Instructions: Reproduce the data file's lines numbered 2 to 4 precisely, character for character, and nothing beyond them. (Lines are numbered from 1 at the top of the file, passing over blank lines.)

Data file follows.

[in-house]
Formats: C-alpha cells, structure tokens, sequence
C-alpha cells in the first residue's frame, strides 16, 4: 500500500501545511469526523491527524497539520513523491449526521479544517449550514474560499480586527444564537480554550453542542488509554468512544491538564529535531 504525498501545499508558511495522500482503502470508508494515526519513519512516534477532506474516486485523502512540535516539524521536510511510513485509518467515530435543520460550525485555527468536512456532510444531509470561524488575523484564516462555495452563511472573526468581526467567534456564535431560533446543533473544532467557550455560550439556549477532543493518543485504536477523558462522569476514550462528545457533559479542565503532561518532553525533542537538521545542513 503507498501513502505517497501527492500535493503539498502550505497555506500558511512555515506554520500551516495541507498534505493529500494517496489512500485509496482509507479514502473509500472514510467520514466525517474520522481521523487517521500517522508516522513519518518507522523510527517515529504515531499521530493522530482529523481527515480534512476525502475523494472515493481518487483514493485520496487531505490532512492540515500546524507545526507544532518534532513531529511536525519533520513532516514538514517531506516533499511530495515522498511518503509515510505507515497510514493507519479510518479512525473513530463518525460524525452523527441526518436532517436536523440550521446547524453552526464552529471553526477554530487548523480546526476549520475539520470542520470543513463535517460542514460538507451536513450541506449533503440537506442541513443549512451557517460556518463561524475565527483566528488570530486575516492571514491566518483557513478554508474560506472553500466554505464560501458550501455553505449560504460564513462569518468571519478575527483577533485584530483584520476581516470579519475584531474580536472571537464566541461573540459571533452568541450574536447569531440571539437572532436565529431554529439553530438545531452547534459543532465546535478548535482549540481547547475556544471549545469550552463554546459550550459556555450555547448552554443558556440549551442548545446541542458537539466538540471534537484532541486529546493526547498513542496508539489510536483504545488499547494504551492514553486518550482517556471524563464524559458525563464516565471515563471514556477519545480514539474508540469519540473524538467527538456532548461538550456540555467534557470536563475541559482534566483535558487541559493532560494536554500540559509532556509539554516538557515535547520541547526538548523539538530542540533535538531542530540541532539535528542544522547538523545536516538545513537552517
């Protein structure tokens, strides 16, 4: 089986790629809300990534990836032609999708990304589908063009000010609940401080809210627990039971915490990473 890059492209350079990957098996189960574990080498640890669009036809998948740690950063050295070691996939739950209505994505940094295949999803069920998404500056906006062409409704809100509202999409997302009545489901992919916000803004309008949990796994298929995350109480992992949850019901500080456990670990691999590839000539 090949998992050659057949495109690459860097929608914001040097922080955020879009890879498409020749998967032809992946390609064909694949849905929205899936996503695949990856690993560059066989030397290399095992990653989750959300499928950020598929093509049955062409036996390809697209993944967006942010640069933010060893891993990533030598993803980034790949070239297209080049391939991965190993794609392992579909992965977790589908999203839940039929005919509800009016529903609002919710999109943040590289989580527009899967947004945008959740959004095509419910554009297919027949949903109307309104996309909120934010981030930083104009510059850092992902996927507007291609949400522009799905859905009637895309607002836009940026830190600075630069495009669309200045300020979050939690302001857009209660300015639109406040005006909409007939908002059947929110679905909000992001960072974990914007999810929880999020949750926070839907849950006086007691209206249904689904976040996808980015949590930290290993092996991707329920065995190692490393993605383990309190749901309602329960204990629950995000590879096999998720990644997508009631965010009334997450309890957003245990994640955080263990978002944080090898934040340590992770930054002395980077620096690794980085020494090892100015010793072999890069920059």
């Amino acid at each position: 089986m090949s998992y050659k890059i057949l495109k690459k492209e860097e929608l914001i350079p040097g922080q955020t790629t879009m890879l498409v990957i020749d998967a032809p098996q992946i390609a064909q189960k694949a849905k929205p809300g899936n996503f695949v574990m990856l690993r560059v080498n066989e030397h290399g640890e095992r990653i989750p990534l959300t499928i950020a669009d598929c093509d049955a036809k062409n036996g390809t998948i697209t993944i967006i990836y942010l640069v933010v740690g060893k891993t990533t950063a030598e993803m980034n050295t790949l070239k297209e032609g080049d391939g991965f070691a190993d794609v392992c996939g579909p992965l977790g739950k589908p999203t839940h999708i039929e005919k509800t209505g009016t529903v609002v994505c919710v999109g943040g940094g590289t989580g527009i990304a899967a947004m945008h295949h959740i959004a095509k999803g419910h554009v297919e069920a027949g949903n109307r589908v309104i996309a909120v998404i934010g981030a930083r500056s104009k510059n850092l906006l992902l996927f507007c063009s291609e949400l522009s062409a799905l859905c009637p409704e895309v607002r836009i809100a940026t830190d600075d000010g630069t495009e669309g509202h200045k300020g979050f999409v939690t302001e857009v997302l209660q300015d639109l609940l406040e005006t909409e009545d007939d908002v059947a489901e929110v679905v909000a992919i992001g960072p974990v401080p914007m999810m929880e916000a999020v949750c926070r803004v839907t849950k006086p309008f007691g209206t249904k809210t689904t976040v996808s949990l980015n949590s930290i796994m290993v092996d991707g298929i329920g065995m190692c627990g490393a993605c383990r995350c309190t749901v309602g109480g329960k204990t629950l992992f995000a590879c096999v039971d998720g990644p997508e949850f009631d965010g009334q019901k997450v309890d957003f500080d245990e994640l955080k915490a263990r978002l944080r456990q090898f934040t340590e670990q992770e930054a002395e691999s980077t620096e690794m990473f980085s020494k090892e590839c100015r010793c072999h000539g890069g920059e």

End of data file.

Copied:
Formats: C-alpha cells, structure tokens, sequence
C-alpha cells in the first residue's frame, strides 16, 4: 500500500501545511469526523491527524497539520513523491449526521479544517449550514474560499480586527444564537480554550453542542488509554468512544491538564529535531 504525498501545499508558511495522500482503502470508508494515526519513519512516534477532506474516486485523502512540535516539524521536510511510513485509518467515530435543520460550525485555527468536512456532510444531509470561524488575523484564516462555495452563511472573526468581526467567534456564535431560533446543533473544532467557550455560550439556549477532543493518543485504536477523558462522569476514550462528545457533559479542565503532561518532553525533542537538521545542513 503507498501513502505517497501527492500535493503539498502550505497555506500558511512555515506554520500551516495541507498534505493529500494517496489512500485509496482509507479514502473509500472514510467520514466525517474520522481521523487517521500517522508516522513519518518507522523510527517515529504515531499521530493522530482529523481527515480534512476525502475523494472515493481518487483514493485520496487531505490532512492540515500546524507545526507544532518534532513531529511536525519533520513532516514538514517531506516533499511530495515522498511518503509515510505507515497510514493507519479510518479512525473513530463518525460524525452523527441526518436532517436536523440550521446547524453552526464552529471553526477554530487548523480546526476549520475539520470542520470543513463535517460542514460538507451536513450541506449533503440537506442541513443549512451557517460556518463561524475565527483566528488570530486575516492571514491566518483557513478554508474560506472553500466554505464560501458550501455553505449560504460564513462569518468571519478575527483577533485584530483584520476581516470579519475584531474580536472571537464566541461573540459571533452568541450574536447569531440571539437572532436565529431554529439553530438545531452547534459543532465546535478548535482549540481547547475556544471549545469550552463554546459550550459556555450555547448552554443558556440549551442548545446541542458537539466538540471534537484532541486529546493526547498513542496508539489510536483504545488499547494504551492514553486518550482517556471524563464524559458525563464516565471515563471514556477519545480514539474508540469519540473524538467527538456532548461538550456540555467534557470536563475541559482534566483535558487541559493532560494536554500540559509532556509539554516538557515535547520541547526538548523539538530542540533535538531542530540541532539535528542544522547538523545536516538545513537552517
């Protein structure tokens, strides 16, 4: 089986790629809300990534990836032609999708990304589908063009000010609940401080809210627990039971915490990473 890059492209350079990957098996189960574990080498640890669009036809998948740690950063050295070691996939739950209505994505940094295949999803069920998404500056906006062409409704809100509202999409997302009545489901992919916000803004309008949990796994298929995350109480992992949850019901500080456990670990691999590839000539 090949998992050659057949495109690459860097929608914001040097922080955020879009890879498409020749998967032809992946390609064909694949849905929205899936996503695949990856690993560059066989030397290399095992990653989750959300499928950020598929093509049955062409036996390809697209993944967006942010640069933010060893891993990533030598993803980034790949070239297209080049391939991965190993794609392992579909992965977790589908999203839940039929005919509800009016529903609002919710999109943040590289989580527009899967947004945008959740959004095509419910554009297919027949949903109307309104996309909120934010981030930083104009510059850092992902996927507007291609949400522009799905859905009637895309607002836009940026830190600075630069495009669309200045300020979050939690302001857009209660300015639109406040005006909409007939908002059947929110679905909000992001960072974990914007999810929880999020949750926070839907849950006086007691209206249904689904976040996808980015949590930290290993092996991707329920065995190692490393993605383990309190749901309602329960204990629950995000590879096999998720990644997508009631965010009334997450309890957003245990994640955080263990978002944080090898934040340590992770930054002395980077620096690794980085020494090892100015010793072999890069920059």